Bits and Pieces:

-- I'm not at all sure what's happened to all the other alters or what's roaring in the underground, but it can't be good. Did Kay just reveal a new sonic scream power? Will Jane not have any superpowers at all moving forward?

-- The space larva reacts to strong emotions in its presence. I'm not clear if it's just strong emotions from Larry or if it reacts to the strong emotions of others in its vicinity. I'm more worried than I should be about the safety of the space larva in the bus crash. I really, really want them to be building to Rebis. Have they announced casting for any character named Eleanor Poole?

-- I'm loving the direct way that the show is talking about race this year. You have Joivan Wade and Phil Morris in your cast, you'd be crazy not to give them strong stuff to work with. They're both too good to waste doing anything else. Their respective views on the Black experience in America seem very generational, from my 'completely not qualified to talk about this' perspective. As I've said before, mine isn't the voice anyone should be listening to. But their voices are, and I'm so glad the show is using them.

-- 'Love me, don't look at me' might be the most concise character analysis of Rita possible.

-- I do hope the Sisterhood is back for the finale next episode. It would be odd for them to have just disappeared entirely.

-- I wonder where Rita hid the time machine in the present day. I also wonder if we'll see it again.

-- I adore how passive aggressively belligerent Monsieur Mallah is. The entire bit about turning up the blender to stop people talking to him was priceless.

-- There aren't words for how much I want an LP copy of 'The Brotherhood: Live!' I couldn't spot a track list, was there one? Regardless, Brain and Mallah's cover of 'Les Champs Elysees' might be the greatest needle drop in the history of television.

-- Silas confirmed that the Flagellation had indeed happened to every single person in the world. I wonder if that will ever get brought up again. It feels like it would be kind of a world changing deal.

-- Vic agreeing to interview Kay a la Niles Caulder was sweet. And allowed Joivan to use his English accent. Although it was a little too RP to be his actual accent.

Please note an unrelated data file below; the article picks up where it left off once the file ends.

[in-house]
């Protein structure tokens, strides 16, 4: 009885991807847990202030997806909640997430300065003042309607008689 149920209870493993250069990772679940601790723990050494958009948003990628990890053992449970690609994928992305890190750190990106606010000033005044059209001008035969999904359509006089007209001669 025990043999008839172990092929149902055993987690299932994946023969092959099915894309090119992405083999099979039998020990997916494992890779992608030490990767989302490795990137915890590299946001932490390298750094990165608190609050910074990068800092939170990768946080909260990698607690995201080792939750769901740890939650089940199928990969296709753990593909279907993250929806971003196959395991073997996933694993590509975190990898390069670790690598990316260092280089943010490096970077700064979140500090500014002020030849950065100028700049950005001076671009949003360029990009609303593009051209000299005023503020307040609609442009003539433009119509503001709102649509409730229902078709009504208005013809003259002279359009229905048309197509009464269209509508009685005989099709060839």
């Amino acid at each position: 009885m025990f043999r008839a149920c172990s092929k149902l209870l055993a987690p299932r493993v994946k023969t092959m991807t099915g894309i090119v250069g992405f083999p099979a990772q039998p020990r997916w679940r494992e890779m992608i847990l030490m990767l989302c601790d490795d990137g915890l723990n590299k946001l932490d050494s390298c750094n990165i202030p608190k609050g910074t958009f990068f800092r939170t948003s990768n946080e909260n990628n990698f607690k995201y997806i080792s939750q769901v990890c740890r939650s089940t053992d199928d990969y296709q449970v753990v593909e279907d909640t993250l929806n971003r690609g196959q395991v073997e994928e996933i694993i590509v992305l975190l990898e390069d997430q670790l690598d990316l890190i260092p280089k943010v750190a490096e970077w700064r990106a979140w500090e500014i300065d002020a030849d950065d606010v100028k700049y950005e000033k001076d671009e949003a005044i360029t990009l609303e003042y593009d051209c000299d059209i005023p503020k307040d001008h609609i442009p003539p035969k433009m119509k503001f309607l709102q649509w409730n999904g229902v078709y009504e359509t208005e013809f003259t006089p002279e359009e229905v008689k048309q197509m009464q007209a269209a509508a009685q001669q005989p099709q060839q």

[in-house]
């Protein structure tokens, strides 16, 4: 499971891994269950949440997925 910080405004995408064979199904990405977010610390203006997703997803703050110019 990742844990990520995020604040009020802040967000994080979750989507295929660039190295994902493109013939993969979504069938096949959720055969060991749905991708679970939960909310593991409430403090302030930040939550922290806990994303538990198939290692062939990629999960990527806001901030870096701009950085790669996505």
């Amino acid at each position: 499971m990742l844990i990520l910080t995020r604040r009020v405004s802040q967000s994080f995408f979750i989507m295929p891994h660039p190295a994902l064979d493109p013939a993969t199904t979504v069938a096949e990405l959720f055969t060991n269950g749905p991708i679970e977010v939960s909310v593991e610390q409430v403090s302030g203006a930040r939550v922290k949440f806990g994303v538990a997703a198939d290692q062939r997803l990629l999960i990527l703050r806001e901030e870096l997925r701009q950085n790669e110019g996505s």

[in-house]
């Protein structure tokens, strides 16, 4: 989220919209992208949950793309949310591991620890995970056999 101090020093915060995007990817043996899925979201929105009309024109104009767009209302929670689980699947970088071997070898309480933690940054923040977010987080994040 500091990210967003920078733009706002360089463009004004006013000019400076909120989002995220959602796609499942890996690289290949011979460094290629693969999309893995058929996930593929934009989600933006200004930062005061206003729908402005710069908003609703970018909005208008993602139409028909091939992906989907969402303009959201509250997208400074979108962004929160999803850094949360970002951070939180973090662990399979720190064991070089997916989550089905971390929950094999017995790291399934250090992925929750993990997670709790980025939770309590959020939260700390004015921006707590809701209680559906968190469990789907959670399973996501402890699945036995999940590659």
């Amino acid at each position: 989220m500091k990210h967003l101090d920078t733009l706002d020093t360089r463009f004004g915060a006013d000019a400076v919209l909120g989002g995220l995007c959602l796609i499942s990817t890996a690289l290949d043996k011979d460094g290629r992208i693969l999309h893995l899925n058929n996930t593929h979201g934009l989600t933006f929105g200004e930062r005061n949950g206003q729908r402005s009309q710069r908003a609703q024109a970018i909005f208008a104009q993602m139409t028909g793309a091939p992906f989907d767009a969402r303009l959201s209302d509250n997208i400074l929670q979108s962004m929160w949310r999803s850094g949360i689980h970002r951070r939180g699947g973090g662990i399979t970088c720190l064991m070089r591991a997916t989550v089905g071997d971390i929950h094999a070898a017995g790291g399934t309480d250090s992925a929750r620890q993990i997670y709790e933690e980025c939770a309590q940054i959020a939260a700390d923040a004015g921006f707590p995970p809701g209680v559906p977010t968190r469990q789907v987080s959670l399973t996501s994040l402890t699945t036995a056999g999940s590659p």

Quotes:

Laura: "That said, I will not be turning into a cat. I will be turning into a bird."
Rita: "A bird! Why?"
Shelly: "Because I’m allergic to cats."
Laura: "Shelly’s allergic to cats."
Shelly: "I can’t be near them."
Laura: "And neither of us could be fucked changing the title."

Larry: "When you’re raising a space parasite, are you ever really ready?"

Silas: "There are wings of that building that will be named after me. And in less than a millisecond, everything I had earned meant absolutely nothing."

Vic: "That might be your answer. But that is not the solution."

Mallah: "Your absurd and overly complicated problems are not welcome here."

Cliff: "Kay? Holy shit, has everyone fixed their shit??"

Brain: "That sounds like more of a ‘Rouge’ problem than a ‘Brain’ problem."

Rita: "There are no small roles, only small actors. And stage crew."

Brain: "Nice to meet you. Big fan. Not of you, per say, but of your design."


This was a really satisfying coming together of so many elements that had previously felt unconnected. I have a ton of respect for the structural creativity and discipline they've shown this year.

Eight out of ten singing French gorillas. There were some parts that felt a little aimless as they were happening, but it all pulled together in the end.

Onward to the season finale!

Mikey Heinrich is, among other things, a freelance writer, retired firefighter, and roughly 78% water. You can find more of his work at the 42nd Vizsla. If you'd like to see his raw notes for this and other reviews, you can find them at What Was Mikey Thinking.

No comments:

Post a Comment

We love comments! We actively monitor, and feed mean, nasty comments to our cats. It’s never too late to comment on an old show, but please don’t spoil future episodes for newbies.